Seth Swirsky is a pop music songwriter, author, and world famous sports memorabilia collector. At the age of 7, Swirsky wanted to be in the Beatles. At the age of 9, Swirsky started collecting Lincoln head pennies. “At the time, you could purchase blue penny books that could be used to store and display the pennies,” says Swirsky. “It was such a thrill to find a penny that said 1944 on the reverse. I love discovery and history.”
The summer of 1969 was a very memorable and magical year for Swirsky. Seth grew up on the east coast and was a big New York Mets baseball fan. “I started collecting cards in 1969. I wasn’t collecting just to get the Mickey Mantle and other star cards. I wanted to complete the entire set. Looking back, I loved the completion aspect of collecting cards. Collecting has a beginning, middle, and an end.”
Swirksy was a pioneer in writing to athletes. He would write to his favorite baseball players and request an autograph. Seth would always include a SASE (self-addressed stamped envelope) to help procure the autograph. “I wrote to Roberto Clemente, Jerry Koosman, and many others,” he remembers.
Swirsky recently sold the majority of his sports memorabilia collection. However, he did keep some “favorite and unique” items that he created from scratch. Swirsky has a signed baseball with a signature from Mickey Mantle on the sweet spot and signatures from over 20 other MLB players who share the first name of Mickey. This ball was obtained by sending it in the mail to every “Mickey” who was a current or former baseball player. Swirsky recalls getting very nervous after the eighth or ninth signature, wondering, “Would I ever get the ball back?”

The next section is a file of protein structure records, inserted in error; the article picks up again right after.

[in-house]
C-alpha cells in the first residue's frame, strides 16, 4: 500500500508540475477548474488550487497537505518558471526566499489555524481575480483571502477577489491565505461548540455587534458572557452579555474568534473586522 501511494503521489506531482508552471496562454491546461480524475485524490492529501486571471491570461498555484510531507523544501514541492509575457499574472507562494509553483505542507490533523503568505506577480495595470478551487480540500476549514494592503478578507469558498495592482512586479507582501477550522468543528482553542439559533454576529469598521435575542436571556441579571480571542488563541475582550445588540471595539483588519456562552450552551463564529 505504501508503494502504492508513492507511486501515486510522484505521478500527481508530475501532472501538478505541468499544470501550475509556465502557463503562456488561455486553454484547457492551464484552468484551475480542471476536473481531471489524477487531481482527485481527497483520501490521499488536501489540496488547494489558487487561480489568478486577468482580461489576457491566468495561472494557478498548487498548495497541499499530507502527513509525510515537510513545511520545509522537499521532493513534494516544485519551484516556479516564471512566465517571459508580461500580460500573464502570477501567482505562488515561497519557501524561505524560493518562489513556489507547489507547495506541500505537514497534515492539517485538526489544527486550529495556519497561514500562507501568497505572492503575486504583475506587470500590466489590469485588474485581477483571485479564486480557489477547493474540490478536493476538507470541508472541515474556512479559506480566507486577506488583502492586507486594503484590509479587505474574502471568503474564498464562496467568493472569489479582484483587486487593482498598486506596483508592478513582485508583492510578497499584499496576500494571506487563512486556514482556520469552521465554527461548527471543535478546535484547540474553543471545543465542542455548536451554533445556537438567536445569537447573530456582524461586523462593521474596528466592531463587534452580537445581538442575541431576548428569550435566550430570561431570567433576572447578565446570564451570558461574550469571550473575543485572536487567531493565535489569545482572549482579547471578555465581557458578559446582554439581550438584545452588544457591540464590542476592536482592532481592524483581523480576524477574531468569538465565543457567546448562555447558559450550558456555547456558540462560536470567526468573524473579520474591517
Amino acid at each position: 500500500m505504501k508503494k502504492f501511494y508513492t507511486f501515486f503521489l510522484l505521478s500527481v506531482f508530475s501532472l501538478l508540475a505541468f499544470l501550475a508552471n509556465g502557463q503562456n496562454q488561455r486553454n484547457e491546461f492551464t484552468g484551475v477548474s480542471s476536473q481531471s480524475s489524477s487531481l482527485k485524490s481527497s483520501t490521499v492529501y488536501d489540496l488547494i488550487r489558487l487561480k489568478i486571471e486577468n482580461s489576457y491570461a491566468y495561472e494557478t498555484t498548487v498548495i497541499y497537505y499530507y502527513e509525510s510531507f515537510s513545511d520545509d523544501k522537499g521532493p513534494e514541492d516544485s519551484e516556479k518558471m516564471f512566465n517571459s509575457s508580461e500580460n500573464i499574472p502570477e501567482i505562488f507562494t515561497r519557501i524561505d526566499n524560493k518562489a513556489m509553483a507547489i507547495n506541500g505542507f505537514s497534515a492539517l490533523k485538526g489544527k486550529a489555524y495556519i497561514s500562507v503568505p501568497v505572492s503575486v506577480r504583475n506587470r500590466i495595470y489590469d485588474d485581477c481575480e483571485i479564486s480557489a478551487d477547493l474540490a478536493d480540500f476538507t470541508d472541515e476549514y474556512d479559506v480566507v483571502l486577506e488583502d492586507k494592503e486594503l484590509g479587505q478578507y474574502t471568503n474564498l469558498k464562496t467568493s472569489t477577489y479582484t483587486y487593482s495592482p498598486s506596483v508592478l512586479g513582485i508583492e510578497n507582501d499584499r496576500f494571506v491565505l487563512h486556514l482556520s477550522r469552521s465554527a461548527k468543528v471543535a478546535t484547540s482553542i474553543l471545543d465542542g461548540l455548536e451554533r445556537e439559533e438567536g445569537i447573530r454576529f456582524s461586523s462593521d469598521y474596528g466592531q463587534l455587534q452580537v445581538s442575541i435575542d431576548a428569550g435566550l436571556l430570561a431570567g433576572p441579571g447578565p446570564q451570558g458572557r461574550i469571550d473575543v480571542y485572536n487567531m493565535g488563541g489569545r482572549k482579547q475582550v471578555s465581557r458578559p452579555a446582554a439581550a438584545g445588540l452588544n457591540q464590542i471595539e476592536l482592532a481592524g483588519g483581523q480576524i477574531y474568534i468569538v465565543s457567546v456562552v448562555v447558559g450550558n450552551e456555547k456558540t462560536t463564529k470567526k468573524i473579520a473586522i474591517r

Today, Seth is not actively collecting anymore. However, he does still enjoy being surrounded by the unique items still in his possession. And he’s found a new career in songwriting. The Grammy-nominated hit “Tell It To My Heart,” by Taylor Dayne, was Swirsky’s first big success. “As you get older, you start to realize your talents,” he says. “I didn’t know it, but I kept pursuing the songwriting. The thrill was great to write a song and then have Smokey Robinson sing it.
Swirsky was invited to sing the National Anthem at Wrigley Field before a Cubs baseball game in 2011. “I brought my 8-year-old son to Wrigley Field. I love challenges, so I wasn’t going to say ‘no.’ I wasn’t going to be one of those people who screws up the lyrics. Ten seconds before I go on, I forget the first line. I walk onto the field and I heard the reverberation as your voice goes around the ballpark and comes back at you. Once I heard that reverb, I felt very comfortable, because I am used to the reverb when making music in the studio.”
Besides sports and music, Swirsky works as a clinical psychotherapist–a job informed by his many other enthusiasms. “I believe in following your passions and teaching your kids to follow and listen to their own,” he says. Swirsky encourages his patients to explore their passions and go with them. “Nothing replaces pure fun,” he says.
Seth still writes songs for a living, and performs as a solo recording artist and as a member of the band The Red Button. You can see pictures of his baseball collection, buy his books, or listen to his music at Seth.com